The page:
Occupy Wall Street reminds my friend, colleague, and frequent “co-conspirator,” Elzbieta Matynia, and me of our long term engagement in the democratic opposition and alternative cultural movements in East and Central Europe. There and then, we coordinated an international seminar, before and after 1989, between scholars and activists, concerning the theoretical and practical problems of democracy, “The Democracy Seminar.” As we observe Occupy Wall Street with a great deal of interest, appreciation and in support, we are moved to act.
We therefore have proposed to The New School community and the activists in OWS the creation of a new seminar, as a place for mutual learning and discussion that can inform action, The Flying Seminar (the name inspired by a dissident academic program during the late 70s and 80s in Poland). The idea came out of an informal chat with one of OWS’ outreach people at Zuccotti Park. Tomorrow at 3:00 pm, we will have a planning meeting and a first conversation, as part of an Occupy Wall Street Teach In at The New School.
We propose to organize a series of portable conversations with key participants and dedicated observers in various movements and actions in the United States and beyond, which could help to crystallize the differences and parallels between projects of resistance then and now. We had in mind, for example, the Civil Rights Movement , SDS, the 1968 movements in Europe, the second wave feminist movement in the States, the Solidarity Movement in Poland, The Anti-Apartheid Movement in South Africa (its peaceful and its militant side), the Green Revolution in Iran, and the Arab Spring. Our goal will be to facilitate discussion about movements past, from here and elsewhere, as a way of guiding the future of movements present. The hope is that this discussion could help address the key question of what is to be done now.
We agree with many of our colleagues, along with our university president, David Van Zandt, that the New School should be an active part of and site for the OWS. Using our specific resources, and in recognition of the special horizontal, open-ended character of the movement, and its fresh language for opposing the status quo, we hope to make our modest contribution. The exact form the seminar will take, and its specific ends, will be determined by those who participate. Our hope, though, is that it will be a place of collective learning that will facilitate common actions, making them more visible, in New York and far beyond.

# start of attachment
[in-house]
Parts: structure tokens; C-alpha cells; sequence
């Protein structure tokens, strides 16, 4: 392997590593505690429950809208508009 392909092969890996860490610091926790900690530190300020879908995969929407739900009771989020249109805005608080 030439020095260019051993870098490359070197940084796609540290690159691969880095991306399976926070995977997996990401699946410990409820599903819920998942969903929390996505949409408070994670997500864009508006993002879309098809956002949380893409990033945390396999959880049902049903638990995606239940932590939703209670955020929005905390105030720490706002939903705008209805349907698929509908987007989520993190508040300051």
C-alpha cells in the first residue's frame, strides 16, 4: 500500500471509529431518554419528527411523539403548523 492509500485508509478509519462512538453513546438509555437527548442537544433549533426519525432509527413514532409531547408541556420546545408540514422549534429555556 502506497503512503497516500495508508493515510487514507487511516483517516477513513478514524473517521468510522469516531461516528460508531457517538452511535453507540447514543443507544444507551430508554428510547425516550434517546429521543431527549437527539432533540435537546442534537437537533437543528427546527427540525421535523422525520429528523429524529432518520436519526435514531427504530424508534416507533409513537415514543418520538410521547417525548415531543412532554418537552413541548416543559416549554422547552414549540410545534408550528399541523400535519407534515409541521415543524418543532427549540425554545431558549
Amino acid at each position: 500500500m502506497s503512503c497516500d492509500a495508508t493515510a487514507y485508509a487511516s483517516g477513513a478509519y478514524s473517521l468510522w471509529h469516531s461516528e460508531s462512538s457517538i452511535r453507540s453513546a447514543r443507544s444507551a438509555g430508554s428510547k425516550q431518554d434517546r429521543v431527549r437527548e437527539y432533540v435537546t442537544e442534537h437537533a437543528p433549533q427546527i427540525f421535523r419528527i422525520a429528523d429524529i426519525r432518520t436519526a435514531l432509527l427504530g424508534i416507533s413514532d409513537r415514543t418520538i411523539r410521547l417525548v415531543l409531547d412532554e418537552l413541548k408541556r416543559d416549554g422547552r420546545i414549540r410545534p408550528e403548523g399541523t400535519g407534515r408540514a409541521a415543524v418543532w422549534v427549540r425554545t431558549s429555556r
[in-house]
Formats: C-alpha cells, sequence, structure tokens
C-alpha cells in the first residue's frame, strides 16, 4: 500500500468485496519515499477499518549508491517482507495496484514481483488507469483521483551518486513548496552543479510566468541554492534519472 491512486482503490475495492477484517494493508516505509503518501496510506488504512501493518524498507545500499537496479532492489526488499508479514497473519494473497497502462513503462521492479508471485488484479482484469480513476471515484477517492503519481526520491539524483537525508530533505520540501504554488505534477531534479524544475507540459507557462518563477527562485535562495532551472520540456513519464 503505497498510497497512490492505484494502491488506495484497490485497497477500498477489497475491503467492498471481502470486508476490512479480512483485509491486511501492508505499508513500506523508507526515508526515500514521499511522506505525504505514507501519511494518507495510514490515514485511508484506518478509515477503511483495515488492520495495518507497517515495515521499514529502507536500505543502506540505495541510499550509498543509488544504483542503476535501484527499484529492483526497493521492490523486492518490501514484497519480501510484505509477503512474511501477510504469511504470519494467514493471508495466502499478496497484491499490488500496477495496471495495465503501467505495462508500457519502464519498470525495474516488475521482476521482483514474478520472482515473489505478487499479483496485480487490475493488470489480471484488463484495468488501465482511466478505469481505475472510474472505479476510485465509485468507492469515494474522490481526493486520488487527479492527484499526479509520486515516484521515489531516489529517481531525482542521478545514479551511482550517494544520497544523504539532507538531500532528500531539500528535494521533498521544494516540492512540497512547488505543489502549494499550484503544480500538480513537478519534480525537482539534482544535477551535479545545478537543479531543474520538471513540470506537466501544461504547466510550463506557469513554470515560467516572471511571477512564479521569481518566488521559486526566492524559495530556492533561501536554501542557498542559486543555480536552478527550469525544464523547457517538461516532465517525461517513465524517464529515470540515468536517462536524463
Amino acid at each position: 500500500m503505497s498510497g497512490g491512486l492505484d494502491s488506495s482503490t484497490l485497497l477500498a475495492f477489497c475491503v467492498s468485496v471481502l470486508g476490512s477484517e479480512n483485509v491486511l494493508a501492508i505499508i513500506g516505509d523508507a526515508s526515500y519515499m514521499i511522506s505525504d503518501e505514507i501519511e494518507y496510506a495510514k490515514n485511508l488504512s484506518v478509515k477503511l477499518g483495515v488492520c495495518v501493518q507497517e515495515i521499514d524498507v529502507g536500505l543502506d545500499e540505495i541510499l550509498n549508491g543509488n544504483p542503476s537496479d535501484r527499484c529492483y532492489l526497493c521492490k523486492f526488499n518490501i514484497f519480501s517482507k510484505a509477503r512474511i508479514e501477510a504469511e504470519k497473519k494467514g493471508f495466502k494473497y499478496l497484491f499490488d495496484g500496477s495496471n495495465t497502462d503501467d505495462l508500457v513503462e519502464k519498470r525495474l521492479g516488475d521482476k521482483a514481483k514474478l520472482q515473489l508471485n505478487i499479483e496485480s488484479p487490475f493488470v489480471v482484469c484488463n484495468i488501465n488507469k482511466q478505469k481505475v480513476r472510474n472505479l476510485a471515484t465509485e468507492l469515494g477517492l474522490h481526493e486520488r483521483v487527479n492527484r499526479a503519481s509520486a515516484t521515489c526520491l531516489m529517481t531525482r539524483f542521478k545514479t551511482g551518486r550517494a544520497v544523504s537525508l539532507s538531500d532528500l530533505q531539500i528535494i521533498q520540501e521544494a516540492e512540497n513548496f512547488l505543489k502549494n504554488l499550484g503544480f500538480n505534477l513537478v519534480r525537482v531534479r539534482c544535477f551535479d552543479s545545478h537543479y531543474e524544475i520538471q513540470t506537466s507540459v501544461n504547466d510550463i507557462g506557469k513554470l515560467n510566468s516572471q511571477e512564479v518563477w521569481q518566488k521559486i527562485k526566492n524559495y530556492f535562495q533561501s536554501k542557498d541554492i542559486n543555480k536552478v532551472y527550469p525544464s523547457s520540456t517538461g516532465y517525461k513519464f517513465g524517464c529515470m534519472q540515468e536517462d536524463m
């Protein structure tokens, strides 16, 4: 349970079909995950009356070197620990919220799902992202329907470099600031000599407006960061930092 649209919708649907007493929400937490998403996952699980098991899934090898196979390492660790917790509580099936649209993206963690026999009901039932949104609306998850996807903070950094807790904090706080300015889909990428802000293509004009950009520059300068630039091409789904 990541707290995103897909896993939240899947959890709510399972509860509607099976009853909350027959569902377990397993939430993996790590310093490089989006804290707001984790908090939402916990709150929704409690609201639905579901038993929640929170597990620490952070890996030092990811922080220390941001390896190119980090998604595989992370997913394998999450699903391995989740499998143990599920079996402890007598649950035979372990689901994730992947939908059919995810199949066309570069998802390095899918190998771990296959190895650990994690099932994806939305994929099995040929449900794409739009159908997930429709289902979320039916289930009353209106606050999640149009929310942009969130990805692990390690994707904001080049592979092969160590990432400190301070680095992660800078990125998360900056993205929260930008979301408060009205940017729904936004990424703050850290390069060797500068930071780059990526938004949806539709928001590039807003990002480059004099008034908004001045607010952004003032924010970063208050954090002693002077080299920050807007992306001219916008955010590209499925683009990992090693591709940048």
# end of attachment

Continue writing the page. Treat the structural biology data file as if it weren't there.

A few additional thoughts concerning yesterday’s post on the Republicans, Obama and Occupy Wall Street: I asserted that the Obama makes sense, while the Republicans don’t. I had in mind specifically the contrast to the situation in the early 80s. While I strongly opposed the “Reagan revolution,” I knew that it made sense to Americans. They agreed with the idea that government was the problem not the solution as they reflected upon the inefficiencies of the welfare state. The challenge for progressives then was to present an equally compelling opposing story. They failed. Now things are reversed. Even though the Tea Party somehow managed to gain significant and passionate support, the idea that the Great Recession has been caused by government regulations is not compelling to most Americans. Occupy Wall Street suggests a much more sensible diagnosis of our times and has successfully changed the conversation, as Paul Krugman also underscored today. Obama’s account makes sense in this environment. It is for this reason that I think my prediction that Obama will not only win the election, but it will actually make a big difference in the way the American ship of state navigates through rough waters, is not premature as Scott suggested in his comment to yesterday’s piece.
The question of Obama’s chances has been discussed extensively on my facebook page in response to yesterday’s post. Let me underscore, I think because of the Republican disarray, which has to do with the weakness of the specific candidates, but, crucially beyond personalities, also with their nonsensical positions, not only improves Obama’s chances, but also Democratic candidates for the Senate and the House. And, in my judgment the long term significance of the OWS is that those who are elected are going to be pushed to address concerns centered on jobs and the problem of gross inequality in America.
On a different kind of interpretation from afar: I received an interesting response to yesterday’s post from Daniel Dayan in an email message. It was a theoretical and not a political response, which I appreciated. He noted:
“The ‘Occupy Wall Street’ movement has much more echo around the world than the largely undecipherable ‘Tea Party Movement.’ I like both the ample political landscape you describe, and the theoretical gestures you use, including: (1) (thanks!) ‘monstration,’ (2) the role of sacred, or symbolic, space as one of amplifying small gestures into world gestures, whispers into cries, and (3) Arendt’s ‘lost treasure’ of revolutionary engagement….I am intrigued by your view of certain spaces as microphones. This adds a new twist to Turner.”
Dayan and I are fascinated by how the politics of small things, the sacred, monstration (the problem of showing) and visibility in the new media landscape, and the reinvention of political culture (my way of putting it) are now developing. My post and his response encapsulate where our conversation is now and where possible joint research is going. Our task will be to understand the way politics and media relate. This is an important scholarly problem, but also a pressing practical one, which I hope will be investigated in the Flying Seminar.